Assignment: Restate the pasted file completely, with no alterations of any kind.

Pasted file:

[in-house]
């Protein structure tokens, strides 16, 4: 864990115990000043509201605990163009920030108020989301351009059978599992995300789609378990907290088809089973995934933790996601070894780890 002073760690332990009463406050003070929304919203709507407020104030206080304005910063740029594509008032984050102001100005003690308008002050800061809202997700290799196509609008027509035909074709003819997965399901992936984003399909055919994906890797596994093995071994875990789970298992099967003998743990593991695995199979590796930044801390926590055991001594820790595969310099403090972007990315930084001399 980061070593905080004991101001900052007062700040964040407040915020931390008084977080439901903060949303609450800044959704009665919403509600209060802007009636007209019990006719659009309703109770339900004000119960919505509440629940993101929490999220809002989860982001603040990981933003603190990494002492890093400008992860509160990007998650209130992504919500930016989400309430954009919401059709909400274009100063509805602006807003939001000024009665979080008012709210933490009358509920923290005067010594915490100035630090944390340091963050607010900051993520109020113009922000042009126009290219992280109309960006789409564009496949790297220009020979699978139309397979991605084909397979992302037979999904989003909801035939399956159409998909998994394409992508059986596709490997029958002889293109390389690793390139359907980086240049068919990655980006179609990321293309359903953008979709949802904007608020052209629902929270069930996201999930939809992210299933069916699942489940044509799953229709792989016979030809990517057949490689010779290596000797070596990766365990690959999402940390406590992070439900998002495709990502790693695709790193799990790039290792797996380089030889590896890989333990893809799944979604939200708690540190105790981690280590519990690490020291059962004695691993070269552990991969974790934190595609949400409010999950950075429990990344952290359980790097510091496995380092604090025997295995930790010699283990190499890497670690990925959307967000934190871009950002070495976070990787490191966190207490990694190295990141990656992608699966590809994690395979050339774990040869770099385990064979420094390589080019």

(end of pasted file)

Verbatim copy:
[in-house]
């Protein structure tokens, strides 16, 4: 864990115990000043509201605990163009920030108020989301351009059978599992995300789609378990907290088809089973995934933790996601070894780890 002073760690332990009463406050003070929304919203709507407020104030206080304005910063740029594509008032984050102001100005003690308008002050800061809202997700290799196509609008027509035909074709003819997965399901992936984003399909055919994906890797596994093995071994875990789970298992099967003998743990593991695995199979590796930044801390926590055991001594820790595969310099403090972007990315930084001399 980061070593905080004991101001900052007062700040964040407040915020931390008084977080439901903060949303609450800044959704009665919403509600209060802007009636007209019990006719659009309703109770339900004000119960919505509440629940993101929490999220809002989860982001603040990981933003603190990494002492890093400008992860509160990007998650209130992504919500930016989400309430954009919401059709909400274009100063509805602006807003939001000024009665979080008012709210933490009358509920923290005067010594915490100035630090944390340091963050607010900051993520109020113009922000042009126009290219992280109309960006789409564009496949790297220009020979699978139309397979991605084909397979992302037979999904989003909801035939399956159409998909998994394409992508059986596709490997029958002889293109390389690793390139359907980086240049068919990655980006179609990321293309359903953008979709949802904007608020052209629902929270069930996201999930939809992210299933069916699942489940044509799953229709792989016979030809990517057949490689010779290596000797070596990766365990690959999402940390406590992070439900998002495709990502790693695709790193799990790039290792797996380089030889590896890989333990893809799944979604939200708690540190105790981690280590519990690490020291059962004695691993070269552990991969974790934190595609949400409010999950950075429990990344952290359980790097510091496995380092604090025997295995930790010699283990190499890497670690990925959307967000934190871009950002070495976070990787490191966190207490990694190295990141990656992608699966590809994690395979050339774990040869770099385990064979420094390589080019």